Ed Barnard

Ed Barnard

A Cray Research veteran, Ed has been studying and programming computers 50 years, including 10 of Unix operating system development in assembler and C, and 3 teaching operating system internals in assembler. Ed’s been writing PHP since 2007. Ed gets outdoors when he can for hiking and camping.

Where do you work, what is your current role?

On contract at Best Buy in Minnesota, through TEKSystems. Working with Magento 1.

How do you use PHP professionally?

I’ve been doing full-time PHP since 2007, except for a year or two of embedded C followed by a few months of Perl. I stay with the “back end” as much as I can: Database, offline processes, business logic.

How and when did you get involved speaking or writing in the community?

I drove down to php[tek] in St. Louis (2016). I offered a three-part php[architect] article, and it was published over the next three months. My first talk was at Madison PHP that fall and I did NOT tell anyone it was my first talk until it was over.

What’s your best conference memory?

Getting to tell MY story (programming the CRAY-1) – and those great chats with Michelangelo van Dam in Madison and Seattle.

What advice do you have for someone going to their first conference?

Ask questions. It’s guaranteed you’re not the only one. Every instructor I know is EAGER to answer questions, share suggestions. YOU are the reason we’re here. Take advantage of us. Many of us connect on Twitter.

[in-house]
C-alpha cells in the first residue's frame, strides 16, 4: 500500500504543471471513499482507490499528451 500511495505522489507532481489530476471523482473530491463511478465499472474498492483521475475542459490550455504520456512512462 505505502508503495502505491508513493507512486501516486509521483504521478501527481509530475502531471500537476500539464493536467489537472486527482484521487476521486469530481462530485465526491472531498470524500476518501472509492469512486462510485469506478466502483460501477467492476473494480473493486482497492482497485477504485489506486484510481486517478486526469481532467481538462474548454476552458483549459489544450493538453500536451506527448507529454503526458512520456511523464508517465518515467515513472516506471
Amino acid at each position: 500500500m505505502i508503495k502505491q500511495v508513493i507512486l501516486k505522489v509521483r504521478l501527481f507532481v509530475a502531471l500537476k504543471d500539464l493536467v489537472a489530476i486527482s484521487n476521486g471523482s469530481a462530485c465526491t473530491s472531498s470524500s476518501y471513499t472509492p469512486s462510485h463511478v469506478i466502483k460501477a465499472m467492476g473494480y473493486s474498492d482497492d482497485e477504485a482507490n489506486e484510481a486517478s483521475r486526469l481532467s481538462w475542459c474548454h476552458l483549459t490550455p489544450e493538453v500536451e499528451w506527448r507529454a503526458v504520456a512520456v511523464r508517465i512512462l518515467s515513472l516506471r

Tabs or Spaces?

That was settled in the 19th Century. Professional typists use tabs and have for six generations.

Do you know how to exit VIM?

Yes, since it’s the same sequence to exit vi or ed.

What’s your primary OS: Windows, Mac, or Linux?


What would you tell someone looking to grow beyond copy-pasting PHP from the web?

Become a craftsman or artisan. Study and understand our craft. That might mean reading book, enhancing an open source project, whatever.

What’s one lesser-known feature of PHP that you use a lot or appreciate?

String increment because it tickles my sense of the ridiculous.

Is a degree in Computer Science critical to be a professional programmer?

It’s important but an awful lot of websites have been excellently built without benefit of a Computer Science degree. In fact, a liberal arts degree plays extremely well with a software development career, assuming the person is also picking up the software-specific skills as well.

In your experience, what skill or ability do excellent programmers practice?

It’s the people skills, which is a really rotten thing to say because I’m not a people person. So let’s go with hexadecimal arithmetic without a calculator.


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